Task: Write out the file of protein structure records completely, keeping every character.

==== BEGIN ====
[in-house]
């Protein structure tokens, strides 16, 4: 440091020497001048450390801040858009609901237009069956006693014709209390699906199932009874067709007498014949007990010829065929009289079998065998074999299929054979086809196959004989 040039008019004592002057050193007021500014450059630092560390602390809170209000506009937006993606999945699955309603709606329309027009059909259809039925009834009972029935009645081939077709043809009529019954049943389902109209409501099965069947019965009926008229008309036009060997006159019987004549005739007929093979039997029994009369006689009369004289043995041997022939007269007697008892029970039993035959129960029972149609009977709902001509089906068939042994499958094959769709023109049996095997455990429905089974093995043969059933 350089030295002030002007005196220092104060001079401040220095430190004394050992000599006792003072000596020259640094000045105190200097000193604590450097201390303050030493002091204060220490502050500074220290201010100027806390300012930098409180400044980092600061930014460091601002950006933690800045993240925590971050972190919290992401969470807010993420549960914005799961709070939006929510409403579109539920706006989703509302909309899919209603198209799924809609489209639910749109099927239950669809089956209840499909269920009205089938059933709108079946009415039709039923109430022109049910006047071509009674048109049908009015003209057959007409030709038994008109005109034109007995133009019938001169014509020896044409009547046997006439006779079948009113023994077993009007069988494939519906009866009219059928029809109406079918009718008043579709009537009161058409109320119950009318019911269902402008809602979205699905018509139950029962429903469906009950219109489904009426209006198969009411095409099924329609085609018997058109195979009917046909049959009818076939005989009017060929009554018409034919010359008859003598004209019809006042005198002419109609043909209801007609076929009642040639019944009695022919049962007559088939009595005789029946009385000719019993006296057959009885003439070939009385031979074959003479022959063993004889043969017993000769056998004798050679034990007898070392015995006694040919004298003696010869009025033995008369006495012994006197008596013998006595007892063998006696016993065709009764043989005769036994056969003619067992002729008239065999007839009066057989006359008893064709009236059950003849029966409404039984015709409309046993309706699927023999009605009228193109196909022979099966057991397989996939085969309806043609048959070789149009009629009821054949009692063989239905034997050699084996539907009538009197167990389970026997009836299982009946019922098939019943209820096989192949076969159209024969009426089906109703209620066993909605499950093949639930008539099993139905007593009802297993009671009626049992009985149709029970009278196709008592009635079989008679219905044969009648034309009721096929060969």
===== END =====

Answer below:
[in-house]
């Protein structure tokens, strides 16, 4: 440091020497001048450390801040858009609901237009069956006693014709209390699906199932009874067709007498014949007990010829065929009289079998065998074999299929054979086809196959004989 040039008019004592002057050193007021500014450059630092560390602390809170209000506009937006993606999945699955309603709606329309027009059909259809039925009834009972029935009645081939077709043809009529019954049943389902109209409501099965069947019965009926008229008309036009060997006159019987004549005739007929093979039997029994009369006689009369004289043995041997022939007269007697008892029970039993035959129960029972149609009977709902001509089906068939042994499958094959769709023109049996095997455990429905089974093995043969059933 350089030295002030002007005196220092104060001079401040220095430190004394050992000599006792003072000596020259640094000045105190200097000193604590450097201390303050030493002091204060220490502050500074220290201010100027806390300012930098409180400044980092600061930014460091601002950006933690800045993240925590971050972190919290992401969470807010993420549960914005799961709070939006929510409403579109539920706006989703509302909309899919209603198209799924809609489209639910749109099927239950669809089956209840499909269920009205089938059933709108079946009415039709039923109430022109049910006047071509009674048109049908009015003209057959007409030709038994008109005109034109007995133009019938001169014509020896044409009547046997006439006779079948009113023994077993009007069988494939519906009866009219059928029809109406079918009718008043579709009537009161058409109320119950009318019911269902402008809602979205699905018509139950029962429903469906009950219109489904009426209006198969009411095409099924329609085609018997058109195979009917046909049959009818076939005989009017060929009554018409034919010359008859003598004209019809006042005198002419109609043909209801007609076929009642040639019944009695022919049962007559088939009595005789029946009385000719019993006296057959009885003439070939009385031979074959003479022959063993004889043969017993000769056998004798050679034990007898070392015995006694040919004298003696010869009025033995008369006495012994006197008596013998006595007892063998006696016993065709009764043989005769036994056969003619067992002729008239065999007839009066057989006359008893064709009236059950003849029966409404039984015709409309046993309706699927023999009605009228193109196909022979099966057991397989996939085969309806043609048959070789149009009629009821054949009692063989239905034997050699084996539907009538009197167990389970026997009836299982009946019922098939019943209820096989192949076969159209024969009426089906109703209620066993909605499950093949639930008539099993139905007593009802297993009671009626049992009985149709029970009278196709008592009635079989008679219905044969009648034309009721096929060969």